Tadej Pogacar claimed victory on stage 15 of the Tour de France to close the gap on overall leader Primoz Roglic, as Egan Bernal's hopes of back-to-back titles came to an end.

Team Emirates rider Pogacar held off Roglic in a sprint finish on the Grand Colombier to take the win and 10 bonus seconds on the line, cutting the deficit in the general classification to 40 seconds.

Pogacar made his dash for the line with 100 metres to go and had the energy to pip yellow jersey holder Roglic, settling up a likely all-Slovenian shoot-out for the Tour title.

Defending champion Bernal will not be in the mix after the Team INEOS rider struggled to maintain the relentless pace set by Jumbo-Visma.

He began the day in third, 59 seconds off the pace, but is now out of contention in 13th after losing over seven minutes on the 17km climb to the summit.

A group of 12 riders entered the final kilometre together, with Trek–Segafredo's Richie Porte taking third place, five seconds behind the pacesetters.

Rigoberto Uran moved up to third in the general classification standings, one minute and 34 seconds behind Roglic, after finishing ninth on a gruelling stage 15.


Pogacar will not give up on claiming the yellow jersey without a fight, with this his second stage victory, but the fearless Slovenian acknowledged it will be incredibly difficult catching compatriot Roglic.

"Jumbo-Visma set a really high pace all day and it made it a really difficult stage so I was just waiting for the sprint at the end and I'm so happy to win again," Pogacar said.

"The plan is to win the Tour de France. Primoz Roglic seems unstoppable but today Bernal cracked and maybe one day myself or Primoz will crack - there are still a lot of opportunities ahead."


1. Tadej Pogacar (Team Emirates) 4:34:13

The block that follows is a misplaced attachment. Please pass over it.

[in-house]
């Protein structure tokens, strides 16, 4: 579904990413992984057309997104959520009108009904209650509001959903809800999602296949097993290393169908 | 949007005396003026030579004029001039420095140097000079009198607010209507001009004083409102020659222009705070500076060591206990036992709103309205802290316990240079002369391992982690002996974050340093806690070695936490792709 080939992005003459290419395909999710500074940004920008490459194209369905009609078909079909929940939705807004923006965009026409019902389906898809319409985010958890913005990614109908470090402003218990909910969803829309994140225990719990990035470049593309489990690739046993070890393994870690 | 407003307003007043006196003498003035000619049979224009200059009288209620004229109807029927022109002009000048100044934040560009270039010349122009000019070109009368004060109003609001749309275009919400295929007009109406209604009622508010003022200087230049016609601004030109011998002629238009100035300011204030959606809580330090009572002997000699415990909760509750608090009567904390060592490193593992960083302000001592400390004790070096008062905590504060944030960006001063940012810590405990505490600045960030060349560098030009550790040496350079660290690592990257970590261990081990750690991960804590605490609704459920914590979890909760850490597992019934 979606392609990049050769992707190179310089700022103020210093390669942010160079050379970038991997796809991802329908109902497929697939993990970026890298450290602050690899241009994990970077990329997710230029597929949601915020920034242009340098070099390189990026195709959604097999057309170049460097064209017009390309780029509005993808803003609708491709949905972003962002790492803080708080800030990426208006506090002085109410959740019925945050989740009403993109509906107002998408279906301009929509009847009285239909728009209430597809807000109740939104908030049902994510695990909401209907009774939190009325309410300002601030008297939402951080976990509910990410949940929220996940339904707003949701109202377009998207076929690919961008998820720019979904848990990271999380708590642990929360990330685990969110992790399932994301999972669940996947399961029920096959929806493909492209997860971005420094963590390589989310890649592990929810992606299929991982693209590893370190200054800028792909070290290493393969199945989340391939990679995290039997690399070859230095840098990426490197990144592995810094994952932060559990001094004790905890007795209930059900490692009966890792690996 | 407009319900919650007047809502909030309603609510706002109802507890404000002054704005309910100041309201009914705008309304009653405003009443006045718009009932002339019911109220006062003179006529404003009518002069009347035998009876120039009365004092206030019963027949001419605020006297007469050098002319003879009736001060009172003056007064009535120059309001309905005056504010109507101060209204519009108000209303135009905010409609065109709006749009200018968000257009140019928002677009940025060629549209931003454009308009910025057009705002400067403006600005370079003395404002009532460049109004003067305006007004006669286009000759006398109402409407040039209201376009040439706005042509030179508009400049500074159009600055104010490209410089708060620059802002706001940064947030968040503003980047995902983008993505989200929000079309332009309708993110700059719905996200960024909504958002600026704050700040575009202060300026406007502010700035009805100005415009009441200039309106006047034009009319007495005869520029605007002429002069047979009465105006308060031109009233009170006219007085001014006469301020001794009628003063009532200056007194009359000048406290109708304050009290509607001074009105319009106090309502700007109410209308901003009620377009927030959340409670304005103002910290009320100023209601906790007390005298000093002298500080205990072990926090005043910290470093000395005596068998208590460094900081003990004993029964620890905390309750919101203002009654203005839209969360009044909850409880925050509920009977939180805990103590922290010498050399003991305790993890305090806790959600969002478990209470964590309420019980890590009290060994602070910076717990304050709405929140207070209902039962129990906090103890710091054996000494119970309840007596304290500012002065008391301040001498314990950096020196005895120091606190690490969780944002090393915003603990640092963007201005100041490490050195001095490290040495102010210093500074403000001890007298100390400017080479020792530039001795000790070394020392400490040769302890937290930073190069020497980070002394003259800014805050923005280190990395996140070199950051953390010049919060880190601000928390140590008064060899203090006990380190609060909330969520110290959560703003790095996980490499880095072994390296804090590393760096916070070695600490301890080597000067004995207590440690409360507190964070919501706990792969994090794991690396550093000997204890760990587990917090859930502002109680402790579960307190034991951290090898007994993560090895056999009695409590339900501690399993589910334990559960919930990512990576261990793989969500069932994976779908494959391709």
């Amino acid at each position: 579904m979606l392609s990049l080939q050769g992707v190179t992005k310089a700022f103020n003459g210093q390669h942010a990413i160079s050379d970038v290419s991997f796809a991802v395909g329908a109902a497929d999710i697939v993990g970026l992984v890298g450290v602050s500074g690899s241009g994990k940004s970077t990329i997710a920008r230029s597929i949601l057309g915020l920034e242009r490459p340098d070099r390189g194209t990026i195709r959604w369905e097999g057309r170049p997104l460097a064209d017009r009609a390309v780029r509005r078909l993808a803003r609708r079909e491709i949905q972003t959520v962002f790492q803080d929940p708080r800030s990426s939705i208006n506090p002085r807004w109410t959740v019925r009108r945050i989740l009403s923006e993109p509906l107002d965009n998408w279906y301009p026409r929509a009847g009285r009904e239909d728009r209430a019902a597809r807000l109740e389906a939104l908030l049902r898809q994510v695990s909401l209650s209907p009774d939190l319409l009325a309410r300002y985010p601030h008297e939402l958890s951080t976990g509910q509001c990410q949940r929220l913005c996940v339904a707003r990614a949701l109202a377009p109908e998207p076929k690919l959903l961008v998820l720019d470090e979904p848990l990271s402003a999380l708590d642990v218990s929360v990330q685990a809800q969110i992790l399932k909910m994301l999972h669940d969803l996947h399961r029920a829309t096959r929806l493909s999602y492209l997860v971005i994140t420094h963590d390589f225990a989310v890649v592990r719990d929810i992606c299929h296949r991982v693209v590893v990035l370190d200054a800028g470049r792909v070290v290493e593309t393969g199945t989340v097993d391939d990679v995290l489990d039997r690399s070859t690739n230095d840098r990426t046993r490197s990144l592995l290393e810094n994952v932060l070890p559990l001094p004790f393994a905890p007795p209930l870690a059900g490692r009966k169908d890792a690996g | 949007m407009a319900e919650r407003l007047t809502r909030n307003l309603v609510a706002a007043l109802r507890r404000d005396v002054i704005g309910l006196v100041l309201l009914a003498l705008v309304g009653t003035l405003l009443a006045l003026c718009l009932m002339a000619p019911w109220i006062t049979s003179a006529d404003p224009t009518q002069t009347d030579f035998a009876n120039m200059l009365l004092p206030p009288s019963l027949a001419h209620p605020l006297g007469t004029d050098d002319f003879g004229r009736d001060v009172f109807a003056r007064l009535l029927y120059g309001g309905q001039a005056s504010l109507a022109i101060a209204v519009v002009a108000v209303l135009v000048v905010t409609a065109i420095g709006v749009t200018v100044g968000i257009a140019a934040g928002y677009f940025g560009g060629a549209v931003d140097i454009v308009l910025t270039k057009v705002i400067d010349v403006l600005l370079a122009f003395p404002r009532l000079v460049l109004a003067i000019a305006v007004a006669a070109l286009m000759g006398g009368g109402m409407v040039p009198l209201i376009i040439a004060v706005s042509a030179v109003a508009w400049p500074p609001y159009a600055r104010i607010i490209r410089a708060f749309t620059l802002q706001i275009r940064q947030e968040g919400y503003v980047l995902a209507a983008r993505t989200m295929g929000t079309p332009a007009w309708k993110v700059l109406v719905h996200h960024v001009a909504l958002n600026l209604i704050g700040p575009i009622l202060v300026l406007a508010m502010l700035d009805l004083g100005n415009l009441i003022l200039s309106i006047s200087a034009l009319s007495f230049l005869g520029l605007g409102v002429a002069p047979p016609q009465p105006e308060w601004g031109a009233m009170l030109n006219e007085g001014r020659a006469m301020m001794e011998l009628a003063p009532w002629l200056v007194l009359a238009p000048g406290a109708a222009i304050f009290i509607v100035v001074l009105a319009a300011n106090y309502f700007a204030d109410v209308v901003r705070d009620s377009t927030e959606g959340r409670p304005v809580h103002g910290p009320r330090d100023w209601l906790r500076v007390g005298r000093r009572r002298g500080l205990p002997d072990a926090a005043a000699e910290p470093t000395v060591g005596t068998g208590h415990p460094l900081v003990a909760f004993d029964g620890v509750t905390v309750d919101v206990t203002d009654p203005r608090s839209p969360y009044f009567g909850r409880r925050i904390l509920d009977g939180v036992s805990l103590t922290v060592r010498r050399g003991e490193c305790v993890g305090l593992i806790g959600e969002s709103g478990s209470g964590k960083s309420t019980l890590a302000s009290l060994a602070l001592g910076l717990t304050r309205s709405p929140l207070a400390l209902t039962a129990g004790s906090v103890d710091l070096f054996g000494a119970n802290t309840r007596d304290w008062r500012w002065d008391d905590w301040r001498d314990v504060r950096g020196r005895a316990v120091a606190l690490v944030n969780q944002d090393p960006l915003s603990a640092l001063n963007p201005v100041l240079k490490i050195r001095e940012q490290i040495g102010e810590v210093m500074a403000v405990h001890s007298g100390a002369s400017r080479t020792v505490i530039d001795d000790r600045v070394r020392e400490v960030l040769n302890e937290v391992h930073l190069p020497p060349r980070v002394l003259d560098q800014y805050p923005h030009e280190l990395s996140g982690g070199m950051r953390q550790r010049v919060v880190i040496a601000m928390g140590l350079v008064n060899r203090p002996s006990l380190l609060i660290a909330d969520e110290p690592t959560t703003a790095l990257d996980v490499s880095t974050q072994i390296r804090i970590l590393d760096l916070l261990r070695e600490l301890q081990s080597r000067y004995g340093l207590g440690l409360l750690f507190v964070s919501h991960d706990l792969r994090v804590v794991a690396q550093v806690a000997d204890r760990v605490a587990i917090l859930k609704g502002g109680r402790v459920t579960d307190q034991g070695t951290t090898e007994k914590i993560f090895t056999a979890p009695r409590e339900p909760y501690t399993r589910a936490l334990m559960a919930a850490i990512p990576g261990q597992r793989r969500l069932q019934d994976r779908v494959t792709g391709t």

2. Primoz Roglic (Jumbo-Visma) 4:34:13
3. Richie Porte (Trek-Segafredo) 0:05
4. Miguel Angel Lopez (Astana) +0:08
5. Enric Mas (Movistar) +0:15


General Classification

1. Primoz Roglic (Jumbo-Visma) 65:37:07
2. Tadej Pogacar (Team Emirates) +0:40
3. Rigoberto Uran (Pro Cycling) +1:34

Points Classification

1. Sam Bennett (Deceuninck-Quick-Step) 269 points
2. Peter Sagan (Bora-Hansgrohe) 224
3. Matteo Trentin (CCC) 189

King of the Mountains

1. Benoit Cosnefroy (AG2R La Mondiale) 36
2. Tadej Pogacar (Team Emirates) 34
3. Primoz Roglic (Jumbo-Visma) 33


After a rest day on Monday, week three begins with a 164km route to Villard-de-Lans, taking in narrow roads, difficult climbs and gorges. It contains five categorised climbs, culminating in the finish atop Villard-de-Lans.

Soren Kragh Andersen claimed his first stage triumph in the Tour de France after a blistering attack at the end of Stage 14 on Saturday.

Team Sunweb rider Andersen pounced with three kilometres to go in Lyon, with his late solo attack ultimately enough to clinch a surprising stage win.

In a sprint finish for the remaining podium places, Luka Mezgec (Mitchelton-Scott) edged out Simone Consonni (Cofidis), while Primoz Roglic (Jumbo-Visma) – who crossed the line in 29th – retained the yellow jersey.

With Roglic keeping things steady on the 194km route from Clermont-Ferrand to Lyon, Sunweb timed their attack to perfection.

Tiesj Benoot went first on the penultimate climb, and though he was caught, Marc Hirschi attacked with just under four kilometres remaining, opening up a gap which Kragh Andersen exploited.

Peter Sagan crossed over in fourth place, with the Slovakian closing to within 43 points of Sam Bennett in the points classification.


It was a remarkable push from Kragh Andersen, and from a youthful though inexperienced Sunweb team.